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The Independent Culture
THIS DEAL, from a friendly England-Sweden match played in 1987, featured a smooth defensive play by England's Tony Forrester.

South opened a Mini No-trump (10-12 points) and was raised directly, if optimistically, to game by North. Against Three No-trumps, West's natural lead of the seven of hearts ran round to the jack and declarer was off to a good start. The club suit had to be developed, however, and at trick 2 a low club went to the king.

Had Forrester, as East, won this and switched to spades, South would have held up until the third round. Then, after crossing to dummy, he would have led and run the nine of clubs - a standard avoidance play to establish the rest of the suit without letting East, with his two winning spades, gain the lead.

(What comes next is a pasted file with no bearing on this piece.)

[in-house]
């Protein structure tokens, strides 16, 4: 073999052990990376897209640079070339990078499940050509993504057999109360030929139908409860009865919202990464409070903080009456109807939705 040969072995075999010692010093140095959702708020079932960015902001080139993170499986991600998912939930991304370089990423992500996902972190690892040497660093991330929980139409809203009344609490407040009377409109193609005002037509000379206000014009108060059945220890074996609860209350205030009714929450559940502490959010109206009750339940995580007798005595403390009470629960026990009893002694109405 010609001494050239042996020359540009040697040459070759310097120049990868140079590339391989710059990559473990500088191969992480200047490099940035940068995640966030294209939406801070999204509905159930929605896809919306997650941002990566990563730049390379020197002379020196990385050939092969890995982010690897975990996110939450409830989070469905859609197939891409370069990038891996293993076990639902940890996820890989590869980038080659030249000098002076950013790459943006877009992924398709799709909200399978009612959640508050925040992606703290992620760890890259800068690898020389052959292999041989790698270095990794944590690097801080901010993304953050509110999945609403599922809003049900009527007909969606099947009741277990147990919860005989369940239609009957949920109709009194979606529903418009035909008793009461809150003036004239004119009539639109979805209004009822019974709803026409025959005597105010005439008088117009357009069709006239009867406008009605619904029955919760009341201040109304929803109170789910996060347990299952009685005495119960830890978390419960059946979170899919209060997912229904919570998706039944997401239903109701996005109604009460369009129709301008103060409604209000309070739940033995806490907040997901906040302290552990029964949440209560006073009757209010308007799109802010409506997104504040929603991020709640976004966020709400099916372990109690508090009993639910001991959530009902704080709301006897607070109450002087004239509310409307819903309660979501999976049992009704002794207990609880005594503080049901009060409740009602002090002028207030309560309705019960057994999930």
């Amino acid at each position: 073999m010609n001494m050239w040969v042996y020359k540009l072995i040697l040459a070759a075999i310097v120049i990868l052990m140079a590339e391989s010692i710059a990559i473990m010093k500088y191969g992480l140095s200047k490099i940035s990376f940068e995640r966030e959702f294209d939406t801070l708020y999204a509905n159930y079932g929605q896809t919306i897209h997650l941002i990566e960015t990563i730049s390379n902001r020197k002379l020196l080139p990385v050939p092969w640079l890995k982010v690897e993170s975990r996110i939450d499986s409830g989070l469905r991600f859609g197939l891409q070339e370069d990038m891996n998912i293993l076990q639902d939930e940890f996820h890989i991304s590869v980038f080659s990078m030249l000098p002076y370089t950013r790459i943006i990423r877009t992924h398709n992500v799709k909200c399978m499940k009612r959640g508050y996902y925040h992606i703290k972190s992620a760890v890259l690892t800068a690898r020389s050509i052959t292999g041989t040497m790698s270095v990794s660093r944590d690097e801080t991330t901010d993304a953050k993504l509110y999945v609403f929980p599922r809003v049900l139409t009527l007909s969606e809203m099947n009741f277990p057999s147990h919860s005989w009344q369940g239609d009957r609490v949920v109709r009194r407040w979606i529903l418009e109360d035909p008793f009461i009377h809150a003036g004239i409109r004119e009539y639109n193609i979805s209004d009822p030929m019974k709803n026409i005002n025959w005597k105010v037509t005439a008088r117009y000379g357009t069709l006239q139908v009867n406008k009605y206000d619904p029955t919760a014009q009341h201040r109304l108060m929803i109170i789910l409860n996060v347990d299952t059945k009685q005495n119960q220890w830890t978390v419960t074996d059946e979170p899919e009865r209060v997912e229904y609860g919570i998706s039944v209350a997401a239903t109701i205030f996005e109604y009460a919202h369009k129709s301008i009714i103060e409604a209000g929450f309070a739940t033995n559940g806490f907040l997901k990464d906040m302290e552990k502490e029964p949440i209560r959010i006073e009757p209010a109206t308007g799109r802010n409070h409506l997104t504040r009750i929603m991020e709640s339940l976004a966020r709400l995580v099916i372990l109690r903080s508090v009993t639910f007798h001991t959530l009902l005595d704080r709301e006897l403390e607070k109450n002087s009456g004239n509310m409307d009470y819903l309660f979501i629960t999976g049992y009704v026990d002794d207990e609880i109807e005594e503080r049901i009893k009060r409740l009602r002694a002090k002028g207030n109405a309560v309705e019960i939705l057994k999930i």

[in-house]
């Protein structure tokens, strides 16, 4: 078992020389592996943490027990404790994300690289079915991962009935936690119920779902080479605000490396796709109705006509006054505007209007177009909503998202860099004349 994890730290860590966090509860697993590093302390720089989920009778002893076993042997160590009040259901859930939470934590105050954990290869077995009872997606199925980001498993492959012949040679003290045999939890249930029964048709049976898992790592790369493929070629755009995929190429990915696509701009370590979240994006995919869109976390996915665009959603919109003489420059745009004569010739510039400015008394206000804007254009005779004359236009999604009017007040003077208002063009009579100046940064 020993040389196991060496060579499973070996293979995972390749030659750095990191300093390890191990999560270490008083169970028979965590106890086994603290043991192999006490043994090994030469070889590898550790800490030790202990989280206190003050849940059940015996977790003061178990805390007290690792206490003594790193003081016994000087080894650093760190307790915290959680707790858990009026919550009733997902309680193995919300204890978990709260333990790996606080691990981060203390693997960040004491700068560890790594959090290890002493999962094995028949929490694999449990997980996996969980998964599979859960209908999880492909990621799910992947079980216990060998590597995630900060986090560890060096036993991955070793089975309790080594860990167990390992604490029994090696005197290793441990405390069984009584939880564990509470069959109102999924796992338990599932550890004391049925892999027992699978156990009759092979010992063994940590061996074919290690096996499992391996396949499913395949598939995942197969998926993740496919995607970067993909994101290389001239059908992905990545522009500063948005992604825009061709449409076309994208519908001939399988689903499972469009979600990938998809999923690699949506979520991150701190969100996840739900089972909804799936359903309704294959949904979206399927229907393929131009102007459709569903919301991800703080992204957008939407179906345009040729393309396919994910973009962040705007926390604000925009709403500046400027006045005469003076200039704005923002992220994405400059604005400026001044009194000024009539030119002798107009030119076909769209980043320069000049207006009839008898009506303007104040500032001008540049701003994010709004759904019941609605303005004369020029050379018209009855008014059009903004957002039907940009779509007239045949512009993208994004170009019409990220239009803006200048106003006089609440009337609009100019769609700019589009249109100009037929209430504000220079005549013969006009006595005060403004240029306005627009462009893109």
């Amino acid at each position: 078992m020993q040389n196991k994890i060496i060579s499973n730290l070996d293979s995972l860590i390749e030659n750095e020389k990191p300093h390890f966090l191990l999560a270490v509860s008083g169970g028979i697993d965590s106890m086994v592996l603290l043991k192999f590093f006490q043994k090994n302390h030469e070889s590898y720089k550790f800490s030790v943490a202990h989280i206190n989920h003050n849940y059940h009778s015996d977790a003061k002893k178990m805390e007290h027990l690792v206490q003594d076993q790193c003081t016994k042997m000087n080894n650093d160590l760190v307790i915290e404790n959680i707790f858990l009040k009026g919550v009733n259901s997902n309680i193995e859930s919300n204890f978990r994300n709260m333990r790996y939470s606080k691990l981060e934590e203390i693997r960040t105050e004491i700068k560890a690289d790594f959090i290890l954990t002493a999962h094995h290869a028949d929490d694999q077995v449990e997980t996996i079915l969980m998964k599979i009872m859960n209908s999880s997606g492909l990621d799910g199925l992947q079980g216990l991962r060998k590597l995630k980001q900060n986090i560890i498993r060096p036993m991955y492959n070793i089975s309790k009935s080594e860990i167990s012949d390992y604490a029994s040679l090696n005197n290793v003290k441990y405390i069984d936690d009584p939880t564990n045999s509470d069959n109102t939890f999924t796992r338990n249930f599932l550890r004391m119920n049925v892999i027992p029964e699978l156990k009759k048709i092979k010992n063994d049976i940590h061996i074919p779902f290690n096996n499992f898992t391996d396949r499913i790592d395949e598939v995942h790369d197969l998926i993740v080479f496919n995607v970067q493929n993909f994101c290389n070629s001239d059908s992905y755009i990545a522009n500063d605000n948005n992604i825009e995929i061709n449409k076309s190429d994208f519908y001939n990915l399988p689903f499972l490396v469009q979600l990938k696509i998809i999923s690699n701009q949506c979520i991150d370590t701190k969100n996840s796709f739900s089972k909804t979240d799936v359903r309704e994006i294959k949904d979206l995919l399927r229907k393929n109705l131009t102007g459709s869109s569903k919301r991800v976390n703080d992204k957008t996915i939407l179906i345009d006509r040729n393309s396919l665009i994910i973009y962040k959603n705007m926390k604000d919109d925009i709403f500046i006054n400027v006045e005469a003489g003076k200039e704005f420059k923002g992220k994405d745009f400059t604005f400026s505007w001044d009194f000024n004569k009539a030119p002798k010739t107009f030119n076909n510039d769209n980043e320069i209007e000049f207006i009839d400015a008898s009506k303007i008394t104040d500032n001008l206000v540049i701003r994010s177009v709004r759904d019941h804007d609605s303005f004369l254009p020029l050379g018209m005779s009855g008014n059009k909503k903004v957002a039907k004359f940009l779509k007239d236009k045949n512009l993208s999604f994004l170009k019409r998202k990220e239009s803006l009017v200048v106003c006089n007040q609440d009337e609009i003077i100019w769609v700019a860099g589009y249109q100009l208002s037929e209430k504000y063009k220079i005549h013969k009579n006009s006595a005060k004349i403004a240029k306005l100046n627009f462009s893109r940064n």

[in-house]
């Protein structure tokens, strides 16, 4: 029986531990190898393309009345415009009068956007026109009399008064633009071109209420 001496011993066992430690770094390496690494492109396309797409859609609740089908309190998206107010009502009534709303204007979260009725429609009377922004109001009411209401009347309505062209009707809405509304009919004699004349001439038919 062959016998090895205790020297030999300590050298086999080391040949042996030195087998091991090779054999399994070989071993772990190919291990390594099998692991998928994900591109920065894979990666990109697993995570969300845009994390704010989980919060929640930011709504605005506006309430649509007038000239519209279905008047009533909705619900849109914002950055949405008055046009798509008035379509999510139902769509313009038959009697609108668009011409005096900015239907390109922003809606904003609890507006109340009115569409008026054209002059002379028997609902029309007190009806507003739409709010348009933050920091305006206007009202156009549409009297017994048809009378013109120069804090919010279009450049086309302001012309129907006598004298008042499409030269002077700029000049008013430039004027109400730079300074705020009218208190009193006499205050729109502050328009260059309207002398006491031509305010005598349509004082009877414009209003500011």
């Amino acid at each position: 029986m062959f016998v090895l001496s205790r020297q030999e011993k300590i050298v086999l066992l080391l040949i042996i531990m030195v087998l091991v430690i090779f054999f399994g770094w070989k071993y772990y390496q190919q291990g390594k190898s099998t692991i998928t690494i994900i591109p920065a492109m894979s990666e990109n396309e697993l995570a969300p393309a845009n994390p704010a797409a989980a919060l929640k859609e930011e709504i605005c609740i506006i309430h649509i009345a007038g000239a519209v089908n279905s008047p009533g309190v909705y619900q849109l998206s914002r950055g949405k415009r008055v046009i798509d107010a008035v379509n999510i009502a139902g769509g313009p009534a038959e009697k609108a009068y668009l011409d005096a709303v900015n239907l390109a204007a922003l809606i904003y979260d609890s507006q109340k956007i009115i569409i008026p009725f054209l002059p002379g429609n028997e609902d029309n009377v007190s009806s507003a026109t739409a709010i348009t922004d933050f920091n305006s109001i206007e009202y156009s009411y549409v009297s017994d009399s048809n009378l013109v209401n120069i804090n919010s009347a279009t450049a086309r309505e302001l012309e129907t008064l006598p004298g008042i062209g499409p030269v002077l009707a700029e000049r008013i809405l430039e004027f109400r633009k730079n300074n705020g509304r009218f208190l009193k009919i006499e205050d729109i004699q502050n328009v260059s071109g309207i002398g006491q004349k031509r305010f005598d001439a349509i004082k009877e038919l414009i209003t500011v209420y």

It did not go like that. When the king of clubs was played from dummy, Forrester followed smoothly with his four (I said that it was a smooth defence). You can see the effect - when the jack appeared on the second round of clubs, declarer ducked in the hope that West had started with the doubleton ace. This left East on lead and now he switched to a low spade.

South ducked this and, after winning with his jack, West cleared the suit. Still without any premonition of disaster, declarer played another club, expecting West to win, after which it would be all over. Oh dear! It was East who unexpectedly produced the ace and was able to cash his remaining spades for a two-trick defeat.